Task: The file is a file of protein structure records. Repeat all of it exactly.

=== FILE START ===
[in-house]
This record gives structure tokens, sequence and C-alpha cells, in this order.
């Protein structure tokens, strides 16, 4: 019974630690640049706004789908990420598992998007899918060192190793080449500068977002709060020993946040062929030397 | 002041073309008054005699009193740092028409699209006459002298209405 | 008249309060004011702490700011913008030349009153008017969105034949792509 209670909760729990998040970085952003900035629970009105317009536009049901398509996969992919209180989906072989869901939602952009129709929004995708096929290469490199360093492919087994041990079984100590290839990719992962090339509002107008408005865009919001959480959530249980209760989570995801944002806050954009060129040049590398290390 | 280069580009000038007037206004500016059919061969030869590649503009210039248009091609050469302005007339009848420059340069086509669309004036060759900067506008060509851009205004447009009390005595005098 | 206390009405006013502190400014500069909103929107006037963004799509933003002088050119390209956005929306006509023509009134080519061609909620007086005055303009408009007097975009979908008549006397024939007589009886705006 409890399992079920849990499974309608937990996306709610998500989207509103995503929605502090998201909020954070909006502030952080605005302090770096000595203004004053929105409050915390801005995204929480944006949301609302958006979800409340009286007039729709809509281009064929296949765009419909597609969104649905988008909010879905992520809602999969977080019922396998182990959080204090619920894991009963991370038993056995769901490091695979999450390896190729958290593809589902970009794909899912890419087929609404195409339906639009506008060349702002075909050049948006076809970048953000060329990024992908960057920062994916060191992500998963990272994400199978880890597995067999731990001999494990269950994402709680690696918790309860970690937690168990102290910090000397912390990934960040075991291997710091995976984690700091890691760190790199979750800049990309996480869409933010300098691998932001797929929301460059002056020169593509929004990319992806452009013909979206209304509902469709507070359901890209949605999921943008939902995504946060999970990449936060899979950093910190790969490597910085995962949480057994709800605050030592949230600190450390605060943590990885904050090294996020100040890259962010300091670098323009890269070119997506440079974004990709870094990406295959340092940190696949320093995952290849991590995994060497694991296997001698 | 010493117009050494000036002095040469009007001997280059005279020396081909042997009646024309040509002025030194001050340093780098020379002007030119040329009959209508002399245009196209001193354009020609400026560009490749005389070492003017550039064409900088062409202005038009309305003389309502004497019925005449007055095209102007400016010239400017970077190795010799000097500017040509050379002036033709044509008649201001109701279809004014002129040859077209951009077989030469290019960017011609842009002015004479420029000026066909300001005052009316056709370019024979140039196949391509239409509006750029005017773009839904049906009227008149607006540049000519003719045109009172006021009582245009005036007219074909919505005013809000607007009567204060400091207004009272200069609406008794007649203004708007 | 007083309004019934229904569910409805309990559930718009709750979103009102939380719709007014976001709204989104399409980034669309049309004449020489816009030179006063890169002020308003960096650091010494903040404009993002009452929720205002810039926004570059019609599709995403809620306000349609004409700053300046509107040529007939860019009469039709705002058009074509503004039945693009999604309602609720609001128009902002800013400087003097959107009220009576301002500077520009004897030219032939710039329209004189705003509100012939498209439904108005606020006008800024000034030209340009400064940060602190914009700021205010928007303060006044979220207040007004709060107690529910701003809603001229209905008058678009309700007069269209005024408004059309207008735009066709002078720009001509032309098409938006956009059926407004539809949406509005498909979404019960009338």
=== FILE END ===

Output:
[in-house]
This record gives structure tokens, sequence and C-alpha cells, in this order.
């Protein structure tokens, strides 16, 4: 019974630690640049706004789908990420598992998007899918060192190793080449500068977002709060020993946040062929030397 | 002041073309008054005699009193740092028409699209006459002298209405 | 008249309060004011702490700011913008030349009153008017969105034949792509 209670909760729990998040970085952003900035629970009105317009536009049901398509996969992919209180989906072989869901939602952009129709929004995708096929290469490199360093492919087994041990079984100590290839990719992962090339509002107008408005865009919001959480959530249980209760989570995801944002806050954009060129040049590398290390 | 280069580009000038007037206004500016059919061969030869590649503009210039248009091609050469302005007339009848420059340069086509669309004036060759900067506008060509851009205004447009009390005595005098 | 206390009405006013502190400014500069909103929107006037963004799509933003002088050119390209956005929306006509023509009134080519061609909620007086005055303009408009007097975009979908008549006397024939007589009886705006 409890399992079920849990499974309608937990996306709610998500989207509103995503929605502090998201909020954070909006502030952080605005302090770096000595203004004053929105409050915390801005995204929480944006949301609302958006979800409340009286007039729709809509281009064929296949765009419909597609969104649905988008909010879905992520809602999969977080019922396998182990959080204090619920894991009963991370038993056995769901490091695979999450390896190729958290593809589902970009794909899912890419087929609404195409339906639009506008060349702002075909050049948006076809970048953000060329990024992908960057920062994916060191992500998963990272994400199978880890597995067999731990001999494990269950994402709680690696918790309860970690937690168990102290910090000397912390990934960040075991291997710091995976984690700091890691760190790199979750800049990309996480869409933010300098691998932001797929929301460059002056020169593509929004990319992806452009013909979206209304509902469709507070359901890209949605999921943008939902995504946060999970990449936060899979950093910190790969490597910085995962949480057994709800605050030592949230600190450390605060943590990885904050090294996020100040890259962010300091670098323009890269070119997506440079974004990709870094990406295959340092940190696949320093995952290849991590995994060497694991296997001698 | 010493117009050494000036002095040469009007001997280059005279020396081909042997009646024309040509002025030194001050340093780098020379002007030119040329009959209508002399245009196209001193354009020609400026560009490749005389070492003017550039064409900088062409202005038009309305003389309502004497019925005449007055095209102007400016010239400017970077190795010799000097500017040509050379002036033709044509008649201001109701279809004014002129040859077209951009077989030469290019960017011609842009002015004479420029000026066909300001005052009316056709370019024979140039196949391509239409509006750029005017773009839904049906009227008149607006540049000519003719045109009172006021009582245009005036007219074909919505005013809000607007009567204060400091207004009272200069609406008794007649203004708007 | 007083309004019934229904569910409805309990559930718009709750979103009102939380719709007014976001709204989104399409980034669309049309004449020489816009030179006063890169002020308003960096650091010494903040404009993002009452929720205002810039926004570059019609599709995403809620306000349609004409700053300046509107040529007939860019009469039709705002058009074509503004039945693009999604309602609720609001128009902002800013400087003097959107009220009576301002500077520009004897030219032939710039329209004189705003509100012939498209439904108005606020006008800024000034030209340009400064940060602190914009700021205010928007303060006044979220207040007004709060107690529910701003809603001229209905008058678009309700007069269209005024408004059309207008735009066709002078720009001509032309098409938006956009059926407004539809949406509005498909979404019960009338």